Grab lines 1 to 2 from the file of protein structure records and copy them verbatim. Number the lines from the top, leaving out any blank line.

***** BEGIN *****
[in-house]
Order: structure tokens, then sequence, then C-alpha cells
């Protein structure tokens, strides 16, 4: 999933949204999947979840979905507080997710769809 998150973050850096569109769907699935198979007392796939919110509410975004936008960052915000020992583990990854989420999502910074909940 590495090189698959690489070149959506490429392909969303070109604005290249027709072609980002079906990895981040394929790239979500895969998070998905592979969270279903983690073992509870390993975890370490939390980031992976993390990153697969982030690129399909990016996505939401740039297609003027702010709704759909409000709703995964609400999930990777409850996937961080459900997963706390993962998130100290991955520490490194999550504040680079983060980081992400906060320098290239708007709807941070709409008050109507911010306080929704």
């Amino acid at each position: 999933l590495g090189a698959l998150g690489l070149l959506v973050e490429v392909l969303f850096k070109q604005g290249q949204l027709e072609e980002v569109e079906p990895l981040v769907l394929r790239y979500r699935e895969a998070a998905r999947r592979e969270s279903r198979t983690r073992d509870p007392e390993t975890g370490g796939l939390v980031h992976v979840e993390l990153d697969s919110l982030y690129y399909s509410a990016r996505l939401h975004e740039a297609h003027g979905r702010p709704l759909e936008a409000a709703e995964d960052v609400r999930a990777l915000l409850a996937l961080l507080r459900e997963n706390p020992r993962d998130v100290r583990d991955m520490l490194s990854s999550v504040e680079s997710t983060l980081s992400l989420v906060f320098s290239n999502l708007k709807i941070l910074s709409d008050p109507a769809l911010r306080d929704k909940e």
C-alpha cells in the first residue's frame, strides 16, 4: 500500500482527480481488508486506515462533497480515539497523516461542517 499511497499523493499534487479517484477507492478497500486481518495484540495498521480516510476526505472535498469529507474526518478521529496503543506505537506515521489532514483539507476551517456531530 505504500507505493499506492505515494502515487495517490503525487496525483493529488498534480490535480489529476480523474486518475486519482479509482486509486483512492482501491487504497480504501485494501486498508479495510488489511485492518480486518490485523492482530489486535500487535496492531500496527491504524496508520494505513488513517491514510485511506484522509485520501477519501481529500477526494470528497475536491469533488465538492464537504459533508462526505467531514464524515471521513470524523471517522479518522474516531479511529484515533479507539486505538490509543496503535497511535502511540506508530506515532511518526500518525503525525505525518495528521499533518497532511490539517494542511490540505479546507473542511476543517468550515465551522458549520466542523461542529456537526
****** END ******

[in-house]
Order: structure tokens, then sequence, then C-alpha cells